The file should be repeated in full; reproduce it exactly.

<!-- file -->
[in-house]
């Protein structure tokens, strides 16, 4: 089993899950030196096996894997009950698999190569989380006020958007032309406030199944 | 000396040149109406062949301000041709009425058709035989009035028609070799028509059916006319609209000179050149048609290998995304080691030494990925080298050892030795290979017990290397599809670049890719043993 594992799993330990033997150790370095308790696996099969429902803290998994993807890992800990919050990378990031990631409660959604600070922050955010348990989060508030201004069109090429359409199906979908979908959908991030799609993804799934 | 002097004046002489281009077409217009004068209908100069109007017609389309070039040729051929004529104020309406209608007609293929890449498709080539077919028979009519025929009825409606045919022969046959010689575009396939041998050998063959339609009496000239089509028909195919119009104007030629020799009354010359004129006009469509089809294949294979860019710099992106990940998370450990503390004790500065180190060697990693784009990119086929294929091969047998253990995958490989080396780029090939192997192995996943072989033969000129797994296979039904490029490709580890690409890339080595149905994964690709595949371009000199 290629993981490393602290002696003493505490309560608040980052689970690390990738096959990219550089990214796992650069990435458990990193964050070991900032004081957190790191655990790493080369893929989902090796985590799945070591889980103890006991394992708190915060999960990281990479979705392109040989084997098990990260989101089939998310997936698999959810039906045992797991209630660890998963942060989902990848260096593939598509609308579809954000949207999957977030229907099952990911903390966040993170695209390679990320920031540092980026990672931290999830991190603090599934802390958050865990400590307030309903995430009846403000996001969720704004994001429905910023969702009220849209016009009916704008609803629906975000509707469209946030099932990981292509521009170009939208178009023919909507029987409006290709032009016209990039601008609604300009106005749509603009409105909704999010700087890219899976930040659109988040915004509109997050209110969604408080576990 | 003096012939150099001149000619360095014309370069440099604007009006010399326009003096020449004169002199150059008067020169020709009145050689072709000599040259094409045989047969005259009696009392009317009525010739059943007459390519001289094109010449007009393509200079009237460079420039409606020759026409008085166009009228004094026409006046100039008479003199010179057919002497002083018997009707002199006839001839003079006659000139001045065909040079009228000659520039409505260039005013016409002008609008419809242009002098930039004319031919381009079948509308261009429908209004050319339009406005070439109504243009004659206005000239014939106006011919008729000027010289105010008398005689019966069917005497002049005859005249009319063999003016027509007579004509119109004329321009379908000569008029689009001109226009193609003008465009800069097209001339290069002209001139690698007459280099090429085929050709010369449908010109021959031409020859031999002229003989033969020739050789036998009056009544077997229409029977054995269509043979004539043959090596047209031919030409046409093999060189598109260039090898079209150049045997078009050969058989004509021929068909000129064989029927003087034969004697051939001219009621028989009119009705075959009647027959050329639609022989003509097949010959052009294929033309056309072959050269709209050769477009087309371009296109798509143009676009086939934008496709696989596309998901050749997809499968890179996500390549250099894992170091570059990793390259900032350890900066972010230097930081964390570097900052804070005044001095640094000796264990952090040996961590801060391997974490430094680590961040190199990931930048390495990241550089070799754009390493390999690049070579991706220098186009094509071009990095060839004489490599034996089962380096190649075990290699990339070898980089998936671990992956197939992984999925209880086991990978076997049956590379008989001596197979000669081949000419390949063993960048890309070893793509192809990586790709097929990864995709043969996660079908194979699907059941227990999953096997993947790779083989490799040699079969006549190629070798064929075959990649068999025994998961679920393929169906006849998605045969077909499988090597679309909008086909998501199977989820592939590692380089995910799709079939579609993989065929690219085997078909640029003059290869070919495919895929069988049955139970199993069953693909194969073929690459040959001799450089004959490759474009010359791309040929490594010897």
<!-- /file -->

[in-house]
């Protein structure tokens, strides 16, 4: 089993899950030196096996894997009950698999190569989380006020958007032309406030199944 | 000396040149109406062949301000041709009425058709035989009035028609070799028509059916006319609209000179050149048609290998995304080691030494990925080298050892030795290979017990290397599809670049890719043993 594992799993330990033997150790370095308790696996099969429902803290998994993807890992800990919050990378990031990631409660959604600070922050955010348990989060508030201004069109090429359409199906979908979908959908991030799609993804799934 | 002097004046002489281009077409217009004068209908100069109007017609389309070039040729051929004529104020309406209608007609293929890449498709080539077919028979009519025929009825409606045919022969046959010689575009396939041998050998063959339609009496000239089509028909195919119009104007030629020799009354010359004129006009469509089809294949294979860019710099992106990940998370450990503390004790500065180190060697990693784009990119086929294929091969047998253990995958490989080396780029090939192997192995996943072989033969000129797994296979039904490029490709580890690409890339080595149905994964690709595949371009000199 290629993981490393602290002696003493505490309560608040980052689970690390990738096959990219550089990214796992650069990435458990990193964050070991900032004081957190790191655990790493080369893929989902090796985590799945070591889980103890006991394992708190915060999960990281990479979705392109040989084997098990990260989101089939998310997936698999959810039906045992797991209630660890998963942060989902990848260096593939598509609308579809954000949207999957977030229907099952990911903390966040993170695209390679990320920031540092980026990672931290999830991190603090599934802390958050865990400590307030309903995430009846403000996001969720704004994001429905910023969702009220849209016009009916704008609803629906975000509707469209946030099932990981292509521009170009939208178009023919909507029987409006290709032009016209990039601008609604300009106005749509603009409105909704999010700087890219899976930040659109988040915004509109997050209110969604408080576990 | 003096012939150099001149000619360095014309370069440099604007009006010399326009003096020449004169002199150059008067020169020709009145050689072709000599040259094409045989047969005259009696009392009317009525010739059943007459390519001289094109010449007009393509200079009237460079420039409606020759026409008085166009009228004094026409006046100039008479003199010179057919002497002083018997009707002199006839001839003079006659000139001045065909040079009228000659520039409505260039005013016409002008609008419809242009002098930039004319031919381009079948509308261009429908209004050319339009406005070439109504243009004659206005000239014939106006011919008729000027010289105010008398005689019966069917005497002049005859005249009319063999003016027509007579004509119109004329321009379908000569008029689009001109226009193609003008465009800069097209001339290069002209001139690698007459280099090429085929050709010369449908010109021959031409020859031999002229003989033969020739050789036998009056009544077997229409029977054995269509043979004539043959090596047209031919030409046409093999060189598109260039090898079209150049045997078009050969058989004509021929068909000129064989029927003087034969004697051939001219009621028989009119009705075959009647027959050329639609022989003509097949010959052009294929033309056309072959050269709209050769477009087309371009296109798509143009676009086939934008496709696989596309998901050749997809499968890179996500390549250099894992170091570059990793390259900032350890900066972010230097930081964390570097900052804070005044001095640094000796264990952090040996961590801060391997974490430094680590961040190199990931930048390495990241550089070799754009390493390999690049070579991706220098186009094509071009990095060839004489490599034996089962380096190649075990290699990339070898980089998936671990992956197939992984999925209880086991990978076997049956590379008989001596197979000669081949000419390949063993960048890309070893793509192809990586790709097929990864995709043969996660079908194979699907059941227990999953096997993947790779083989490799040699079969006549190629070798064929075959990649068999025994998961679920393929169906006849998605045969077909499988090597679309909008086909998501199977989820592939590692380089995910799709079939579609993989065929690219085997078909640029003059290869070919495919895929069988049955139970199993069953693909194969073929690459040959001799450089004959490759474009010359791309040929490594010897």